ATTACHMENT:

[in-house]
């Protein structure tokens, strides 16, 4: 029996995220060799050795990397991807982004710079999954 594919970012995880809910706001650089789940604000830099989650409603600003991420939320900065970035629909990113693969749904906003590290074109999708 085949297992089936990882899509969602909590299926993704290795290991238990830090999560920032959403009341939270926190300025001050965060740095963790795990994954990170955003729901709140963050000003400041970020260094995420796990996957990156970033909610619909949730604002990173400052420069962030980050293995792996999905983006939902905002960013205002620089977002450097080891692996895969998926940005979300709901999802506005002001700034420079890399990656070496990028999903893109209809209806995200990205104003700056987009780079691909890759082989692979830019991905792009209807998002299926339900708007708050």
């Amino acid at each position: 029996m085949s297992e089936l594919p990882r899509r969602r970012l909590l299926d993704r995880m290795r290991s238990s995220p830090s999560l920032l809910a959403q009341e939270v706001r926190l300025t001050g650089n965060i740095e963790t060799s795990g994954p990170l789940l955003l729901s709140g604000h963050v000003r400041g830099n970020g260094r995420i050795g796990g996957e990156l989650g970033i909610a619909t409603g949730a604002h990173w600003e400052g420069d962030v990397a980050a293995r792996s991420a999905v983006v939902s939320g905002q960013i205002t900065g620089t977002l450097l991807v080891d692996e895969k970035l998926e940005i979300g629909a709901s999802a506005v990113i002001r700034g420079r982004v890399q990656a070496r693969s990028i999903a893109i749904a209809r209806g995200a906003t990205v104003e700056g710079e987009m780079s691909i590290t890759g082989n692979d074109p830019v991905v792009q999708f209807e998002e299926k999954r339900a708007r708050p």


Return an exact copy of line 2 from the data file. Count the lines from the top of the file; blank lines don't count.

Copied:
């Protein structure tokens, strides 16, 4: 029996995220060799050795990397991807982004710079999954 594919970012995880809910706001650089789940604000830099989650409603600003991420939320900065970035629909990113693969749904906003590290074109999708 085949297992089936990882899509969602909590299926993704290795290991238990830090999560920032959403009341939270926190300025001050965060740095963790795990994954990170955003729901709140963050000003400041970020260094995420796990996957990156970033909610619909949730604002990173400052420069962030980050293995792996999905983006939902905002960013205002620089977002450097080891692996895969998926940005979300709901999802506005002001700034420079890399990656070496990028999903893109209809209806995200990205104003700056987009780079691909890759082989692979830019991905792009209807998002299926339900708007708050």